Looking for that simple, accessible definition? Here it is.
A knowledge graph is: a digital structure that represents knowledge as concepts and the relationships between them (facts). A knowledge graph includes semantic structures that allow both humans and machines to understand and reason about its contents.
A Topic with a Rich History
Although our GraphBase product has a many features that make it useful as a general purpose data store, most of our customer implementations have focused on the product’s unique capacity to attach a one or more semantic frameworks to its data graph.
A data graph that provides semantic access in this way is referred to as a knowledge graph.
As it happens, there is no consensus as to what constitutes a knowledge graph. For some, it can be anything that connects data elements together to create something that is more than the sum of its parts. For others, a knowledge graph needs formal and standardised logic-derived structures and declarations.
This lack of a simple, accessible and pragmatic definition isn’t helping enterprise adoption of knowledge graph technology. Why? If you can’t easily understand something, it’s difficult to see its benefits.
This lack of consensus is largely a product of the topic’s rich and diverse history. What seems like a bleeding edge topic has in reality been discussed for thousands of years – going back (at least) to Aristotle in the 4th Century BC. It’s also been the subject of thousands of papers, most recently focused mainly on the Semantic Networks of the late 20th Century and their “Semantic Web" evolution.
Google, however, created the archetypal knowledge graph, the implementation that popularised the term. Google’s Knowledge Graph is a key component of its search experience and the seed of the current KG hype. If something is not a feature of Google's Knowledge Graph, it probably doesn't belong in a definition.
Knowledge Graphs are for Knowledge
As my old high school debating coach used to say “if you’re going to define something, you need to start with your dictionary. Ironically, a dictionary is a printed knowledge graph with references (links) you have to follow yourself.
“Graph" is straightforward. In this context it’s a set of objects and a set of relationships connecting those objects.
“Knowledge" is the term we really need to examine. Every dictionary definition for “knowledge" in this context includes “understanding". To know something is to have one or more relevant facts and to have an understanding of those facts.
Information becomes knowledge when we connect it to our own model of the world. When we learn a concept’s meaning (or “semantics"), we're recognising that we have an internal representation that the concept fits within.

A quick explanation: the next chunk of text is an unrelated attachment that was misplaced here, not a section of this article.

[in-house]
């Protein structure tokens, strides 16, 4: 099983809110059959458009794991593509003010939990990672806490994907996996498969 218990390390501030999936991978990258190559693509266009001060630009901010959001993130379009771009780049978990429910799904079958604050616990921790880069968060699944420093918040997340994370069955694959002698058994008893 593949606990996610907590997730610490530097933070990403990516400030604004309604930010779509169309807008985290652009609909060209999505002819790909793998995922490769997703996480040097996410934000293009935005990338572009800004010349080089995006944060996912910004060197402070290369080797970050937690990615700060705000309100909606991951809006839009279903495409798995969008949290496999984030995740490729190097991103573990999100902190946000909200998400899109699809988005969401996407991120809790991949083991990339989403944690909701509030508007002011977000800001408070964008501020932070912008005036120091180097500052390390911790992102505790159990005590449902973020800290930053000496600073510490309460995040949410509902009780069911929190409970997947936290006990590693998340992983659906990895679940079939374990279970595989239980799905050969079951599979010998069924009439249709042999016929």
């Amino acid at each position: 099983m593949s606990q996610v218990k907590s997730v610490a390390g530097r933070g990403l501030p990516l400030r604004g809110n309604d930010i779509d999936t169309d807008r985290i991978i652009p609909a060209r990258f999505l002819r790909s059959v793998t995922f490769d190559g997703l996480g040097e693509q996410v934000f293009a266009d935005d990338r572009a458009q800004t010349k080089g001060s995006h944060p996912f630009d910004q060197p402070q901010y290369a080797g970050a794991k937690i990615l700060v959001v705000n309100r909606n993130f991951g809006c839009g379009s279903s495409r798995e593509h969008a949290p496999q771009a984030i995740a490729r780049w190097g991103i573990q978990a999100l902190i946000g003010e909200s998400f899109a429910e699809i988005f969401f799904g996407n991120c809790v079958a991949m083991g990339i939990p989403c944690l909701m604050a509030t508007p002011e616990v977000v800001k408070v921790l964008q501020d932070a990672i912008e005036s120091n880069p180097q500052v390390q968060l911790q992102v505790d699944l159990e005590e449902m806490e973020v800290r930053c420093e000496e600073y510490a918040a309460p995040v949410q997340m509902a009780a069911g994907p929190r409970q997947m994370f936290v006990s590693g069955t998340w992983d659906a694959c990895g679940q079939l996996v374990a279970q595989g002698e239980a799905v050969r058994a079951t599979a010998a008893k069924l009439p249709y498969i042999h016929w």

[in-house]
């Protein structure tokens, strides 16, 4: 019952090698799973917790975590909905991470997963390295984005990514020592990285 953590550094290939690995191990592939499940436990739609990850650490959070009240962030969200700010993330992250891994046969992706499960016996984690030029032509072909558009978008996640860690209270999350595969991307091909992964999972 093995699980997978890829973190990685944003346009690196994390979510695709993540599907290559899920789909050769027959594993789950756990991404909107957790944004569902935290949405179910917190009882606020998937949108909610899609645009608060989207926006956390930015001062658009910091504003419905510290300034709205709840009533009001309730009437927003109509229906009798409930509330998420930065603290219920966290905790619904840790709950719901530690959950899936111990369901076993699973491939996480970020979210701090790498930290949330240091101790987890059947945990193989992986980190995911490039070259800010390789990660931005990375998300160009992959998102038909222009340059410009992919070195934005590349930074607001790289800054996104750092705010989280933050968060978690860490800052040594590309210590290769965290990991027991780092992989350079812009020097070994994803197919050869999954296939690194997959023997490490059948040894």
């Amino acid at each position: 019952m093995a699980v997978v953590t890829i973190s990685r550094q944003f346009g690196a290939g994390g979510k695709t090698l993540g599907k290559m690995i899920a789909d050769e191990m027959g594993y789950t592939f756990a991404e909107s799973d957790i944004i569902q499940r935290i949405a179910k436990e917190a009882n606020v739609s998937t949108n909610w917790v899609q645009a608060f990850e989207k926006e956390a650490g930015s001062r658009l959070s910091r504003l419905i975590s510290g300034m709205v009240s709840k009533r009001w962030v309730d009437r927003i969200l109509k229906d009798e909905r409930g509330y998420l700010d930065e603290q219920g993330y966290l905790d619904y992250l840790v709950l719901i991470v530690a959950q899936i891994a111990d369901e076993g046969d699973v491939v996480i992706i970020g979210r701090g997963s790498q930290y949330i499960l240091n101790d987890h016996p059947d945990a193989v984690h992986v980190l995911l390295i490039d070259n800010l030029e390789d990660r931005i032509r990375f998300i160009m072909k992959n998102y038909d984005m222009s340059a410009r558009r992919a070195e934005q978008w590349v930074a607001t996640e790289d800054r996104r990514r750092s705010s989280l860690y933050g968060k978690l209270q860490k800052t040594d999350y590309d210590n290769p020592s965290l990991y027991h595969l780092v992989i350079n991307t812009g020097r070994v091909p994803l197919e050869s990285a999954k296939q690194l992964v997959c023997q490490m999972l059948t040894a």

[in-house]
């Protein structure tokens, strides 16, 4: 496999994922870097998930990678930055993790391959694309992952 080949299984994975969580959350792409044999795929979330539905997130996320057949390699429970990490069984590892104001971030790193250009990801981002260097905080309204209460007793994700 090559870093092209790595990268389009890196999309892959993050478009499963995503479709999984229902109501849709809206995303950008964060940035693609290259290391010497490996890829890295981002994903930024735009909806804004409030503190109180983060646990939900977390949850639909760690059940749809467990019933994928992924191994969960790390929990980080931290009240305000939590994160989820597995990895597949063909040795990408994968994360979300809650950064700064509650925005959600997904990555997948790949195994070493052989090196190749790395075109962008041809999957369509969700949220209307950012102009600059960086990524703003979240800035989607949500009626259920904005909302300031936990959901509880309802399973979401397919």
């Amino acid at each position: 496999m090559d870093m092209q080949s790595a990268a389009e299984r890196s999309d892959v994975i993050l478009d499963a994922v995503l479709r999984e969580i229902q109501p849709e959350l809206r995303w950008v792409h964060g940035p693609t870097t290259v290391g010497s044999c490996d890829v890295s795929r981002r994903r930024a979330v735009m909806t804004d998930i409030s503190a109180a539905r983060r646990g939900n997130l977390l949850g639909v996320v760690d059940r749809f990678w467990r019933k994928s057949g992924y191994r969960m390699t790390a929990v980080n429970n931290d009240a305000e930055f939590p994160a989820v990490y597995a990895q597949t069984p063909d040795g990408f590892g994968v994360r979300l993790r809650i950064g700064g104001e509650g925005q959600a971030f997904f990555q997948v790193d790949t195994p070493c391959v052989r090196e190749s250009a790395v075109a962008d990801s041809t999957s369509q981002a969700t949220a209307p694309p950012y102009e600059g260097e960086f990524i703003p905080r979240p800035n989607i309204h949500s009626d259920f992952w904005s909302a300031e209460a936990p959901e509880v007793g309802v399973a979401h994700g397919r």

When we communicate knowledge, we pass that understanding to someone else. This is exactly what a knowledge graph needs to do – capture an understanding and communicate it to a human.
Knowledge Graphs are for Humans
Only humans consume packaged-up understandings – machines are quite happy with bits. So when we craft our definition, we need it to reflect that a knowledge graph is a construct primarily for humans.
That’s what’s special about knowledge graphs – what makes them worth the hype. They are software constrained to represent knowledge in human terms – not the other way around. Knowledge graphs have the power to represent any human knowledge and in terms that any human can understand.
Constraints Are An Implementation Detail
Most of today’s definitions include features used to constrain interactions with the knowledge graph. These constraints are there to make us communicate in a way that a knowledge graph machine can understand. Defined constraints vary, and are based on the world-view and technology preferences of the author.
We should recognise, however, that when we require that a knowledge graph use schemas, controlled languages, types, RDF triples (or their property graph 3-tuple equivalent), classes or any other coding constraint, we make it just another programming construct.
Would Google Search be so generally useful if you had to be able to code to use it?
Sure, (for now) any KG implementation still needs constraints of some form – but we should recognise that they’re just an implementation detail and shouldn’t be part of any knowledge graph definition.
Keeping it Simple
So... a knowledge graph is a set of concepts and the connections between them. The graph includes concepts (primarily language) that allow us to map parts of the graph to what’s in our heads. So that we can understand them.
A simple definition doesn’t make for a simple topic, however. There’s much to explore. Who’s using knowledge graphs and what are they using them for? What tools and methods are being used? How do we use knowledge graphs with chatbots and other human-focused channels?
Looking to gain more of an understanding? Why not put knowledge graph power to the test. Head over to KGkg: The Knowledge Graph about Knowledge Graphs and do some exploring.
Stephen Young is CEO of FactNexus and an experienced knowledge, data and application architect. Steve's passion for new knowledge technologies comes from his belief that our biggest problems are too complex to solve without artificial help.